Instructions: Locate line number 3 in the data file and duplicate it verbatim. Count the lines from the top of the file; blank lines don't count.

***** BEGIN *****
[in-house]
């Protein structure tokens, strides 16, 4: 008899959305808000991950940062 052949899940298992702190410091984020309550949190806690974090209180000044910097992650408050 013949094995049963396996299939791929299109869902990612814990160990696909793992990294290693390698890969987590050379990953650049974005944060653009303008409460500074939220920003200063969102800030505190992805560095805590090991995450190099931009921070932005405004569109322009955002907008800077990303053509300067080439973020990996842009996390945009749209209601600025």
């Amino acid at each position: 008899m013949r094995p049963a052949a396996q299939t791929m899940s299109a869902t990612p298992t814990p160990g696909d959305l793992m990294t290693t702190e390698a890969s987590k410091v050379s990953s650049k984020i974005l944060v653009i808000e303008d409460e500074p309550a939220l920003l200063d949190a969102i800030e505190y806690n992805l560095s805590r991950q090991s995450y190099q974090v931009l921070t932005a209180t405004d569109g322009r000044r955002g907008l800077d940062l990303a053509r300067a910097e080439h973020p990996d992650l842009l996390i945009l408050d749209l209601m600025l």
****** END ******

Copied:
């Amino acid at each position: 008899m013949r094995p049963a052949a396996q299939t791929m899940s299109a869902t990612p298992t814990p160990g696909d959305l793992m990294t290693t702190e390698a890969s987590k410091v050379s990953s650049k984020i974005l944060v653009i808000e303008d409460e500074p309550a939220l920003l200063d949190a969102i800030e505190y806690n992805l560095s805590r991950q090991s995450y190099q974090v931009l921070t932005a209180t405004d569109g322009r000044r955002g907008l800077d940062l990303a053509r300067a910097e080439h973020p990996d992650l842009l996390i945009l408050d749209l209601m600025l």